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Clinical Neuroradiology

, Volume 25, Issue 1, pp 83–87 | Cite as

FOAR: Facet Joint Osteoarthritis with Radiculopathy: A Case Series and a Hypothesis Explaining Spinal Nerve Irritation in the Absence of Osteodiskal Compression

  • T. KucinskiEmail author
  • J. Schubert
Correspondence
  • 191 Downloads

Introduction

Osteoarthritis is defined as “A progressive, degenerative joint disease, the most common form of arthritis, especially in older persons. The disease is thought to result not from the aging process but from biochemical changes and biomechanical stresses affecting articular cartilage. In the foreign literature it is often called osteoarthrosis deformans.” (National Library of Medicine—Medical Subject Headings, 2013).

Pain attributable to degenerative changes of the zygapophysial (or facet) joints of the spine is a common observation in out-patient clinical practice. The prevalence of facet-related chronic neck pain has been estimated to be approximately 42 % [1], or more than 50 % [2]. However, there is an overweight reporting degenerative intervertebral disk and vertebral endplate changes in clinical imaging, presumably because of tradition, experience, and focus on disk extrusion due to the large arsenal of interventional and surgical treatment. There is also a lack of...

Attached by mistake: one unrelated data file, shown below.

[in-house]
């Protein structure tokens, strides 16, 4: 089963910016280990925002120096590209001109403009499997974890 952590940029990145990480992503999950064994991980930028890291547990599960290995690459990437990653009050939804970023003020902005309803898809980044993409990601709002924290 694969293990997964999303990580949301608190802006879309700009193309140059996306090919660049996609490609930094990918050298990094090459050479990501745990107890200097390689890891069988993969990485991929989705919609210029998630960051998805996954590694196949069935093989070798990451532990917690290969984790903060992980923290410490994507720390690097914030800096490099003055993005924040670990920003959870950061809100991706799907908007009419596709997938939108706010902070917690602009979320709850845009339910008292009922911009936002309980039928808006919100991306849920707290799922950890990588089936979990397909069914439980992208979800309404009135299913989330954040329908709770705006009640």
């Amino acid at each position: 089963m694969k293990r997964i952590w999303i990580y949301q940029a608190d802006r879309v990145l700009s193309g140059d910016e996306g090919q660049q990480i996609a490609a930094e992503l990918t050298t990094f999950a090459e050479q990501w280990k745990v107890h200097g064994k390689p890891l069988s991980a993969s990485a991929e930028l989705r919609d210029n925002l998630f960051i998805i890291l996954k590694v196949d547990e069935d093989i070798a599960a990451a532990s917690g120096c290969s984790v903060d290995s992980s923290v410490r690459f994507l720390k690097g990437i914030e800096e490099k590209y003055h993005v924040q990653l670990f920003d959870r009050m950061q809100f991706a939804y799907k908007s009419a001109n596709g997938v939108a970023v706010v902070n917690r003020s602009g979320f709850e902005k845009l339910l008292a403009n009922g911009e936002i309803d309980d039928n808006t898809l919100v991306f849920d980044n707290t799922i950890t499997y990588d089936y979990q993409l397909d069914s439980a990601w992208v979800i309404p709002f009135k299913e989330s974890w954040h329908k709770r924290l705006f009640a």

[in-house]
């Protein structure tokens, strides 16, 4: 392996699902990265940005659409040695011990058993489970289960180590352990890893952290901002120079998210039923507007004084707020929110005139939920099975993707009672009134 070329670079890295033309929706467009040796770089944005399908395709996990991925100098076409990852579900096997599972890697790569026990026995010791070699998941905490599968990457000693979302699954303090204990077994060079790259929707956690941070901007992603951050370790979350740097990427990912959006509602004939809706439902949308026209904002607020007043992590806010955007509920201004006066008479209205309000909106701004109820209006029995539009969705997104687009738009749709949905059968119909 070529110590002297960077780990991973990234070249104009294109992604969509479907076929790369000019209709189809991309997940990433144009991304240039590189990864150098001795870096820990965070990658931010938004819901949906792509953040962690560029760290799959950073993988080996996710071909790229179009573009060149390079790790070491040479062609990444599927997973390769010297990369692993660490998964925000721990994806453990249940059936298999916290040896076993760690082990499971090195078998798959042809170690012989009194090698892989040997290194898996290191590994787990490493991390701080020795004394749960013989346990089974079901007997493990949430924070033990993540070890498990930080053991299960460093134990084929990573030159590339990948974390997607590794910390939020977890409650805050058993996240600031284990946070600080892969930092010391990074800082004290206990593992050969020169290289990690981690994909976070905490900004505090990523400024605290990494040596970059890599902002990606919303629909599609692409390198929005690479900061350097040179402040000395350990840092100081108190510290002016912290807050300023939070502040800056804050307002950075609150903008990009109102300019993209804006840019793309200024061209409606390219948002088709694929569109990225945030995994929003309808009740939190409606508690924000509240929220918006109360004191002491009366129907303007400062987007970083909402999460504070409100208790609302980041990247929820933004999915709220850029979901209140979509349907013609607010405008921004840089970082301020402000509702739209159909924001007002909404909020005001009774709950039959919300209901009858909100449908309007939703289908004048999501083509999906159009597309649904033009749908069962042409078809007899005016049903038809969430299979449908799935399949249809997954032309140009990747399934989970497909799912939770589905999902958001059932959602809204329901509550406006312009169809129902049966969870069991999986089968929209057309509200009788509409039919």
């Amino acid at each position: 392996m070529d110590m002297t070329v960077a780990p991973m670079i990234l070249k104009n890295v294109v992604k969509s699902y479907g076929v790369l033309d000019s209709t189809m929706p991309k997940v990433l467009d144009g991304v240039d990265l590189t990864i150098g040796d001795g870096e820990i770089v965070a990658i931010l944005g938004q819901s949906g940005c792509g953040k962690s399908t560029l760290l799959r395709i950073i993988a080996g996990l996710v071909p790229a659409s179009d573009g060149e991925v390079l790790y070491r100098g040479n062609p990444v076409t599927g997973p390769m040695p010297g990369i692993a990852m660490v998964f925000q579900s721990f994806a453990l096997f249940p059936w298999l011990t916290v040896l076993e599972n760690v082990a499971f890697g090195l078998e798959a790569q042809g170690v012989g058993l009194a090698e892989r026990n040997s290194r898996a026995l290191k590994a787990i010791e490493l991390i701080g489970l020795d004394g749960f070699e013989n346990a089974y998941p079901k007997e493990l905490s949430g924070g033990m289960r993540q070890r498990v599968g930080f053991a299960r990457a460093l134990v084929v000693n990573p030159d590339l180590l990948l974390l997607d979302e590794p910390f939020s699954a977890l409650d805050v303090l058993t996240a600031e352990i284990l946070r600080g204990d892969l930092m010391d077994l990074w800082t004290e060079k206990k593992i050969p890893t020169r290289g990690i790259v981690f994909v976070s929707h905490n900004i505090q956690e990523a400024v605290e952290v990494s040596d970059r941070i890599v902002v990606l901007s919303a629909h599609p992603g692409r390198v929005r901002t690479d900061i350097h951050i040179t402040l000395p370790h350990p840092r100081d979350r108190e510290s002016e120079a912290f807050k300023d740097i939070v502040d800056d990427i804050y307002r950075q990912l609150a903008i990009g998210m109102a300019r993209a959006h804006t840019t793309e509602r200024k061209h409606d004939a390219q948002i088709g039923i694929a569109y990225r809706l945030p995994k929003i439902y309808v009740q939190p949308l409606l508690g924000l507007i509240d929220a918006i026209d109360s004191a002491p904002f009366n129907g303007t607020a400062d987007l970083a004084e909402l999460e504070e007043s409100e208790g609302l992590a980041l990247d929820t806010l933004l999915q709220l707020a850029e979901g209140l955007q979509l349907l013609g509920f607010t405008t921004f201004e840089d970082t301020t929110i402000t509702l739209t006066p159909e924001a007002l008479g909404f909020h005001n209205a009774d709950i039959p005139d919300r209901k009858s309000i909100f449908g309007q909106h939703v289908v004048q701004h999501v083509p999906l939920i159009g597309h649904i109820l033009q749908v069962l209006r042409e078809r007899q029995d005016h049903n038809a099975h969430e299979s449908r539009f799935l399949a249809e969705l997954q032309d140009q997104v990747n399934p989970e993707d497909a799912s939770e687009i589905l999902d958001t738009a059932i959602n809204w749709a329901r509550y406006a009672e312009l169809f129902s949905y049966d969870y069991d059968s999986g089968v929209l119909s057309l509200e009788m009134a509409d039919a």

Keywords

Intervertebral Disk Spinal Nerve Bone Marrow Edema Intervertebral Foramen Clinical Magnetic Resonance Imaging 
These keywords were added by machine and not by the authors. This process is experimental and the keywords may be updated as the learning algorithm improves.

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Copyright information

© Springer-Verlag Berlin Heidelberg 2013

Authors and Affiliations

  1. 1.Radiologie am Rathausmarkt,Radiologische Allianz HamburgHamburgGermany

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